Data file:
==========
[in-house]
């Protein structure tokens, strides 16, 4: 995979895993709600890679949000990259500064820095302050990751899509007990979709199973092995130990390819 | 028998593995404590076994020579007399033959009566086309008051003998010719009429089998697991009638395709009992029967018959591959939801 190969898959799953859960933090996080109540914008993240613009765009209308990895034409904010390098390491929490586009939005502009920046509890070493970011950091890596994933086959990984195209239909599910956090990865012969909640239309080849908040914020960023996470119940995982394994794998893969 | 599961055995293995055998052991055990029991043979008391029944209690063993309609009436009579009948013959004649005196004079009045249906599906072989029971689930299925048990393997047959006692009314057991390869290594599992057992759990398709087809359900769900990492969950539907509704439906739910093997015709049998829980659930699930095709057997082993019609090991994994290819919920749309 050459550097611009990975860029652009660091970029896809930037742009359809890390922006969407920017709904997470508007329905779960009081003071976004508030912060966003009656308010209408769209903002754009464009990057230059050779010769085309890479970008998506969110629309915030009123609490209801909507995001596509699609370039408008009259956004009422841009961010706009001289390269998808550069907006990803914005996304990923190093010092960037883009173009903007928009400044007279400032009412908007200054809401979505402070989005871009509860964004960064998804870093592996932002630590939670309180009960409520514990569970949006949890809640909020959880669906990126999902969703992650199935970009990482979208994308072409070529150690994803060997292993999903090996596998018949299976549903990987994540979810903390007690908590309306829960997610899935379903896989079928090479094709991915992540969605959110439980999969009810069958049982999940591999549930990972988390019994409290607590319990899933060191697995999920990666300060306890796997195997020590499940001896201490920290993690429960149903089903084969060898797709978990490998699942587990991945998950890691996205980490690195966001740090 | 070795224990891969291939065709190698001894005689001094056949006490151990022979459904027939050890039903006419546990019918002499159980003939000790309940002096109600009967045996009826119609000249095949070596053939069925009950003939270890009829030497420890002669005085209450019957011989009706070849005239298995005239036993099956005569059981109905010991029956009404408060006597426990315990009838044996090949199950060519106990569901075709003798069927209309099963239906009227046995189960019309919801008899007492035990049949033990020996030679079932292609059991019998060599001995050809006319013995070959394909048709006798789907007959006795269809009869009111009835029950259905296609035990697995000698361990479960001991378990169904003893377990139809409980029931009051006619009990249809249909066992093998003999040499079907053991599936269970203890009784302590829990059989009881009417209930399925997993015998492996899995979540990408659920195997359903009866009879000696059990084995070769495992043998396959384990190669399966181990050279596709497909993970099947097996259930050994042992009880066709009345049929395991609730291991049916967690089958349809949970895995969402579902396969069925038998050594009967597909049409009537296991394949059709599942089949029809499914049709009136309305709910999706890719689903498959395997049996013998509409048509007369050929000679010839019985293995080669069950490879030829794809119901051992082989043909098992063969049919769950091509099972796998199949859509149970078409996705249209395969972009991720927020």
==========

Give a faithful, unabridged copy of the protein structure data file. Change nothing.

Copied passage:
[in-house]
């Protein structure tokens, strides 16, 4: 995979895993709600890679949000990259500064820095302050990751899509007990979709199973092995130990390819 | 028998593995404590076994020579007399033959009566086309008051003998010719009429089998697991009638395709009992029967018959591959939801 190969898959799953859960933090996080109540914008993240613009765009209308990895034409904010390098390491929490586009939005502009920046509890070493970011950091890596994933086959990984195209239909599910956090990865012969909640239309080849908040914020960023996470119940995982394994794998893969 | 599961055995293995055998052991055990029991043979008391029944209690063993309609009436009579009948013959004649005196004079009045249906599906072989029971689930299925048990393997047959006692009314057991390869290594599992057992759990398709087809359900769900990492969950539907509704439906739910093997015709049998829980659930699930095709057997082993019609090991994994290819919920749309 050459550097611009990975860029652009660091970029896809930037742009359809890390922006969407920017709904997470508007329905779960009081003071976004508030912060966003009656308010209408769209903002754009464009990057230059050779010769085309890479970008998506969110629309915030009123609490209801909507995001596509699609370039408008009259956004009422841009961010706009001289390269998808550069907006990803914005996304990923190093010092960037883009173009903007928009400044007279400032009412908007200054809401979505402070989005871009509860964004960064998804870093592996932002630590939670309180009960409520514990569970949006949890809640909020959880669906990126999902969703992650199935970009990482979208994308072409070529150690994803060997292993999903090996596998018949299976549903990987994540979810903390007690908590309306829960997610899935379903896989079928090479094709991915992540969605959110439980999969009810069958049982999940591999549930990972988390019994409290607590319990899933060191697995999920990666300060306890796997195997020590499940001896201490920290993690429960149903089903084969060898797709978990490998699942587990991945998950890691996205980490690195966001740090 | 070795224990891969291939065709190698001894005689001094056949006490151990022979459904027939050890039903006419546990019918002499159980003939000790309940002096109600009967045996009826119609000249095949070596053939069925009950003939270890009829030497420890002669005085209450019957011989009706070849005239298995005239036993099956005569059981109905010991029956009404408060006597426990315990009838044996090949199950060519106990569901075709003798069927209309099963239906009227046995189960019309919801008899007492035990049949033990020996030679079932292609059991019998060599001995050809006319013995070959394909048709006798789907007959006795269809009869009111009835029950259905296609035990697995000698361990479960001991378990169904003893377990139809409980029931009051006619009990249809249909066992093998003999040499079907053991599936269970203890009784302590829990059989009881009417209930399925997993015998492996899995979540990408659920195997359903009866009879000696059990084995070769495992043998396959384990190669399966181990050279596709497909993970099947097996259930050994042992009880066709009345049929395991609730291991049916967690089958349809949970895995969402579902396969069925038998050594009967597909049409009537296991394949059709599942089949029809499914049709009136309305709910999706890719689903498959395997049996013998509409048509007369050929000679010839019985293995080669069950490879030829794809119901051992082989043909098992063969049919769950091509099972796998199949859509149970078409996705249209395969972009991720927020």